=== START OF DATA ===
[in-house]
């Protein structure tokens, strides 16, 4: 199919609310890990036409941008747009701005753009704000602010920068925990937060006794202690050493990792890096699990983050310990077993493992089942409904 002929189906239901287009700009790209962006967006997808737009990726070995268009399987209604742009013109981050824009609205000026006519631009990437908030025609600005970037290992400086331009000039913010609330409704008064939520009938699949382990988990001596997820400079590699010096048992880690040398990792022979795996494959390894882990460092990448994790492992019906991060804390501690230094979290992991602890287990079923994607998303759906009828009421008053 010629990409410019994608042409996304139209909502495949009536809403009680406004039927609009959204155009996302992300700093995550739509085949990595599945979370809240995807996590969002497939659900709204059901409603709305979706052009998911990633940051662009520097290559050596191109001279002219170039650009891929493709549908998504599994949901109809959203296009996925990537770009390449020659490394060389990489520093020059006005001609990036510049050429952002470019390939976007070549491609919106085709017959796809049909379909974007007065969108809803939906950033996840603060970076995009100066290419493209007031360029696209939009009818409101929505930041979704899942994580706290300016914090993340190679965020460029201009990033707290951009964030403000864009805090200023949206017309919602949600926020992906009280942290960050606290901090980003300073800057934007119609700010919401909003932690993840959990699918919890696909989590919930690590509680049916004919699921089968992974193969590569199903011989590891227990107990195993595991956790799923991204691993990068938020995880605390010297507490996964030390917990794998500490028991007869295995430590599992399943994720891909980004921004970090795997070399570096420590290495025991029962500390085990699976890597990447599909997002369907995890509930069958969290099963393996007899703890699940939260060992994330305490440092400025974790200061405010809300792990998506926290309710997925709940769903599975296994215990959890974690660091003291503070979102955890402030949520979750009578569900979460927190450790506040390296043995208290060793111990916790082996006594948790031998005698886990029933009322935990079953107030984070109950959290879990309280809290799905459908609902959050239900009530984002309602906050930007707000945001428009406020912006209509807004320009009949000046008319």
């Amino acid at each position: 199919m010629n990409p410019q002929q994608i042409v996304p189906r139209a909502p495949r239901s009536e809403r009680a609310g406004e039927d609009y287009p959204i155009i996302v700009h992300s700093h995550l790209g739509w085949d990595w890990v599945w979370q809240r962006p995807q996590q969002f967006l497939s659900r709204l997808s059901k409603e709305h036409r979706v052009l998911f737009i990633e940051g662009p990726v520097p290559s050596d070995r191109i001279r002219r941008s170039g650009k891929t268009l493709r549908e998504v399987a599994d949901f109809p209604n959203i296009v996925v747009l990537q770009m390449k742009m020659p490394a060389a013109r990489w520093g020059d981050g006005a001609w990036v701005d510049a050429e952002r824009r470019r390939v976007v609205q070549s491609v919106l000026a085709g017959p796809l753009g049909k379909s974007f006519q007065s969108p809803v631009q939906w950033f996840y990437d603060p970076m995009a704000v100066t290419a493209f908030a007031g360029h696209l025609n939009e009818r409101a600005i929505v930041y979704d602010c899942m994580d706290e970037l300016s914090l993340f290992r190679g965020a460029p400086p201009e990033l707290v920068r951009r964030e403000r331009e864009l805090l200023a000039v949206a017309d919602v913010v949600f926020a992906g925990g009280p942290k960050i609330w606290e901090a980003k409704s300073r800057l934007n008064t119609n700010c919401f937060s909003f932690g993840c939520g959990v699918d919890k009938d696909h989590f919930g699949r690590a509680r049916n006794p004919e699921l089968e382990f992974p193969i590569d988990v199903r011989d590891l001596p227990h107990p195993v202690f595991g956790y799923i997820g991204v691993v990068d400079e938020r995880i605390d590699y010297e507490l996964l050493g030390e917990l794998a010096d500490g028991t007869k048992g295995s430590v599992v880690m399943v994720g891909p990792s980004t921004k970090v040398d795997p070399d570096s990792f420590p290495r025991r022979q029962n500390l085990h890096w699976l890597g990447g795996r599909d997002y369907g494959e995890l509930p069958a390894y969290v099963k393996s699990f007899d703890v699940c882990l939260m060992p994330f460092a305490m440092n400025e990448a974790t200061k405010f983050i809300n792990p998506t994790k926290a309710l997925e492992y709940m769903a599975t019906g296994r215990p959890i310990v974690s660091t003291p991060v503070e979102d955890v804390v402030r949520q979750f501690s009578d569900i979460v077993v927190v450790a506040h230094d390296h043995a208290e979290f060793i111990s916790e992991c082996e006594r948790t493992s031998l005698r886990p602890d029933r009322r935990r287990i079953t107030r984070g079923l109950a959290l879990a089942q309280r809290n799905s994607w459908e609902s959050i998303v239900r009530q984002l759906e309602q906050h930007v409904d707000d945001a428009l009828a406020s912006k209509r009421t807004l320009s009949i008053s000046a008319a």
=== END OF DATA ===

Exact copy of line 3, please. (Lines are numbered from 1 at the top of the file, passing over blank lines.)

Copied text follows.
């Amino acid at each position: 199919m010629n990409p410019q002929q994608i042409v996304p189906r139209a909502p495949r239901s009536e809403r009680a609310g406004e039927d609009y287009p959204i155009i996302v700009h992300s700093h995550l790209g739509w085949d990595w890990v599945w979370q809240r962006p995807q996590q969002f967006l497939s659900r709204l997808s059901k409603e709305h036409r979706v052009l998911f737009i990633e940051g662009p990726v520097p290559s050596d070995r191109i001279r002219r941008s170039g650009k891929t268009l493709r549908e998504v399987a599994d949901f109809p209604n959203i296009v996925v747009l990537q770009m390449k742009m020659p490394a060389a013109r990489w520093g020059d981050g006005a001609w990036v701005d510049a050429e952002r824009r470019r390939v976007v609205q070549s491609v919106l000026a085709g017959p796809l753009g049909k379909s974007f006519q007065s969108p809803v631009q939906w950033f996840y990437d603060p970076m995009a704000v100066t290419a493209f908030a007031g360029h696209l025609n939009e009818r409101a600005i929505v930041y979704d602010c899942m994580d706290e970037l300016s914090l993340f290992r190679g965020a460029p400086p201009e990033l707290v920068r951009r964030e403000r331009e864009l805090l200023a000039v949206a017309d919602v913010v949600f926020a992906g925990g009280p942290k960050i609330w606290e901090a980003k409704s300073r800057l934007n008064t119609n700010c919401f937060s909003f932690g993840c939520g959990v699918d919890k009938d696909h989590f919930g699949r690590a509680r049916n006794p004919e699921l089968e382990f992974p193969i590569d988990v199903r011989d590891l001596p227990h107990p195993v202690f595991g956790y799923i997820g991204v691993v990068d400079e938020r995880i605390d590699y010297e507490l996964l050493g030390e917990l794998a010096d500490g028991t007869k048992g295995s430590v599992v880690m399943v994720g891909p990792s980004t921004k970090v040398d795997p070399d570096s990792f420590p290495r025991r022979q029962n500390l085990h890096w699976l890597g990447g795996r599909d997002y369907g494959e995890l509930p069958a390894y969290v099963k393996s699990f007899d703890v699940c882990l939260m060992p994330f460092a305490m440092n400025e990448a974790t200061k405010f983050i809300n792990p998506t994790k926290a309710l997925e492992y709940m769903a599975t019906g296994r215990p959890i310990v974690s660091t003291p991060v503070e979102d955890v804390v402030r949520q979750f501690s009578d569900i979460v077993v927190v450790a506040h230094d390296h043995a208290e979290f060793i111990s916790e992991c082996e006594r948790t493992s031998l005698r886990p602890d029933r009322r935990r287990i079953t107030r984070g079923l109950a959290l879990a089942q309280r809290n799905s994607w459908e609902s959050i998303v239900r009530q984002l759906e309602q906050h930007v409904d707000d945001a428009l009828a406020s912006k209509r009421t807004l320009s009949i008053s000046a008319a």